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A Vomiting Toddler

Question of the Week

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Updated June 02, 2014

Q. I have a son who is 16 months old. He throws up all the time. On average once a week, up to several times a week. My doctor says he has an over sensitive gag reflex. I wasn't satisfied with this response. Sometimes he has too much food in his mouth and throws up but other times he has nothing in his mouth. He doesn't appear to be feeling ill otherwise. This has been going on for 4, 5 , 6 months now. It is so incredibly frustrating. Why does he do this and how can I help him not throw up? Nicole, Whitby, Ontario

A. The fact that it has been going on for so long, happens only occasionally, and he otherwise seems well, are all very good signs that this isn't something more serious or that your doctor is missing something.

Although I'm sure that it seems like a lot to you, once a week or even 2-3 times a week, isn't really 'all the time.' Most people would consider 'all the time' several times a day.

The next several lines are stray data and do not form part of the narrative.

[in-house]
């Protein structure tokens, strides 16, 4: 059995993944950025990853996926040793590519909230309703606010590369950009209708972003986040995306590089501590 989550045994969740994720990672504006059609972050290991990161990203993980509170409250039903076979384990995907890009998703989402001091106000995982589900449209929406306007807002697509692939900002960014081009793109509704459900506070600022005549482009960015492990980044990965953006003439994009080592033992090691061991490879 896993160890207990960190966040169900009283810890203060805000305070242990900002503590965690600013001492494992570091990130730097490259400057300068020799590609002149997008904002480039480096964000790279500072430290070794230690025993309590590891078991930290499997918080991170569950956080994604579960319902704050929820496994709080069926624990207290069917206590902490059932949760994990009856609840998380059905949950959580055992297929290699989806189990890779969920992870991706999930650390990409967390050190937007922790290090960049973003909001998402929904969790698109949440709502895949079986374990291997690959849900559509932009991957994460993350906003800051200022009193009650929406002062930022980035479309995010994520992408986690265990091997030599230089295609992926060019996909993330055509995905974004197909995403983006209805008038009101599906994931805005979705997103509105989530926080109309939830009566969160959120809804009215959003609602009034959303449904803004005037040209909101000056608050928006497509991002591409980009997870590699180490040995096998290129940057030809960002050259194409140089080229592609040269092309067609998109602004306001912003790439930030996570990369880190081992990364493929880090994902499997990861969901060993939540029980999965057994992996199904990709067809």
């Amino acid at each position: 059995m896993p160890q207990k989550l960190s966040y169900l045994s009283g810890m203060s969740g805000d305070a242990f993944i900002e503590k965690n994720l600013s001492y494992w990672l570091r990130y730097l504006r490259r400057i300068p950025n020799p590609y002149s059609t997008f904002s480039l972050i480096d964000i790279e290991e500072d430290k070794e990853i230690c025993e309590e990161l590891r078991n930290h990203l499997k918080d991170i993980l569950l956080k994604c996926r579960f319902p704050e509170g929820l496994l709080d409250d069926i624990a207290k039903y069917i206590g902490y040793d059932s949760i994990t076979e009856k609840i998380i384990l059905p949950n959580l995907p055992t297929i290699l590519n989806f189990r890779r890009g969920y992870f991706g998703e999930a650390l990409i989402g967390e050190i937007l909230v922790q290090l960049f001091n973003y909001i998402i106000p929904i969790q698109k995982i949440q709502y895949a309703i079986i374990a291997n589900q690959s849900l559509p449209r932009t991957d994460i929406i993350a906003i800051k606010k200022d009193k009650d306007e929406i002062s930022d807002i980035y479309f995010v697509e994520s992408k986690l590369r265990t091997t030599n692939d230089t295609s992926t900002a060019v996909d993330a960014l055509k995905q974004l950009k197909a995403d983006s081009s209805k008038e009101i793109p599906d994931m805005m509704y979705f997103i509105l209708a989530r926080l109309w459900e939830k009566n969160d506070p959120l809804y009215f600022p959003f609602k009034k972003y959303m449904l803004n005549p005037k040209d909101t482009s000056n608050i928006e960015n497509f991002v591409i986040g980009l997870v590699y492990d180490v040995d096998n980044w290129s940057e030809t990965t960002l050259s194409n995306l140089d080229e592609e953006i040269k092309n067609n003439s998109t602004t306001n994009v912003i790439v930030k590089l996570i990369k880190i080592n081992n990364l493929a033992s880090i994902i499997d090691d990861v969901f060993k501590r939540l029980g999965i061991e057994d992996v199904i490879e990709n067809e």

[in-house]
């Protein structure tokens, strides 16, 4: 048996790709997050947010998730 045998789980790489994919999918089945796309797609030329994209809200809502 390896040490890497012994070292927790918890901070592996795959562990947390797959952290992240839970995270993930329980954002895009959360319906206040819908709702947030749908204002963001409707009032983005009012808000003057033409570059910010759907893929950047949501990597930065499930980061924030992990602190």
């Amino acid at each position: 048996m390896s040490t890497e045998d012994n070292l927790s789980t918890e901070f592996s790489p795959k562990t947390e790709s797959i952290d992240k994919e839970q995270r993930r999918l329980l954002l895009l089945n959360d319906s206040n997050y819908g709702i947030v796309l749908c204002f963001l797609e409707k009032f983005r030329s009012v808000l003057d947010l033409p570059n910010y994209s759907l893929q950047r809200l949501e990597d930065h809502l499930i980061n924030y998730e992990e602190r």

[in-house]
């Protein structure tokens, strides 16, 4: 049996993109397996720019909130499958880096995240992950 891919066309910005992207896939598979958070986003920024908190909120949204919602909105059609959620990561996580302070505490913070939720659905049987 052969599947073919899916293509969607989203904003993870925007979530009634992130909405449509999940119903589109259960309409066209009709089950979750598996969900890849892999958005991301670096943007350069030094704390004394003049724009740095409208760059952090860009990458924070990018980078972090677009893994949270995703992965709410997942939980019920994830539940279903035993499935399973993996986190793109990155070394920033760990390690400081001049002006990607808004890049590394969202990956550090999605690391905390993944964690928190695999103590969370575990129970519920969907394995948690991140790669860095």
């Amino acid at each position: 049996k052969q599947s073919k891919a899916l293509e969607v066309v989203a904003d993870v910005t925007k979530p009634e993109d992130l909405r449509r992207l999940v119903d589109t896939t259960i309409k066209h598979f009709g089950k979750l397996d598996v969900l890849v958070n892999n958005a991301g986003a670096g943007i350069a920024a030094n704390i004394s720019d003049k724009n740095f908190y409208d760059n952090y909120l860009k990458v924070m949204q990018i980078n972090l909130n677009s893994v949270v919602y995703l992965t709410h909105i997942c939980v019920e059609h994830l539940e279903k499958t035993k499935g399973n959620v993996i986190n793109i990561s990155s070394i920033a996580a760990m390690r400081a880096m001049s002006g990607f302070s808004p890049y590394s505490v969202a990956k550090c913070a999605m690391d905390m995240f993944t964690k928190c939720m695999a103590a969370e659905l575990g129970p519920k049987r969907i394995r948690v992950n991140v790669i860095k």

Still, if you are not comfortable with what your doctor is saying, you might ask for a second opinion from a Pediatric Gastroenterologist. Or perhaps ask that some further testing be done, like with an Upper GI.

It may also help to keep a formal symptom diary, where you record when he vomits, what he was doing (like eating or crying), and what he had last had to eat and drink.

Keep in mind that this is a common occurrence in younger children. Some toddlers vomit when having a tantrum or just crying, others when they have too much food in their mouth, and some for no reason at all.

Since his episodes are so infrequent, it likely isn't simple reflux. But he may indeed have a sensitive gag reflex. A food allergy or intolerance might be another cause, especially if you can link it to a specific thing he is eating.

Another condition that might cause similar symptoms is delayed gastric emptying. Children with delayed gastric emptying have slower gastric emptying times than other children. That means that the things that they eat and drink stay in their stomach longer and explains why they may vomit the previous night's dinner the next morning. It is sometimes treated with the medication Reglan, although many parents report side effects when taking it, or the antibiotic erythromycin, which increases gastric emptying time.

Again, since you aren't comfortable with your doctor's diagnosis, you likely just need to get a second opinion. Warning signs that would make a second opinion even more important include if he isn't gaining weight well or is losing weight, is often fussy, isn't developing normally, or if his symptoms are occurring more often.

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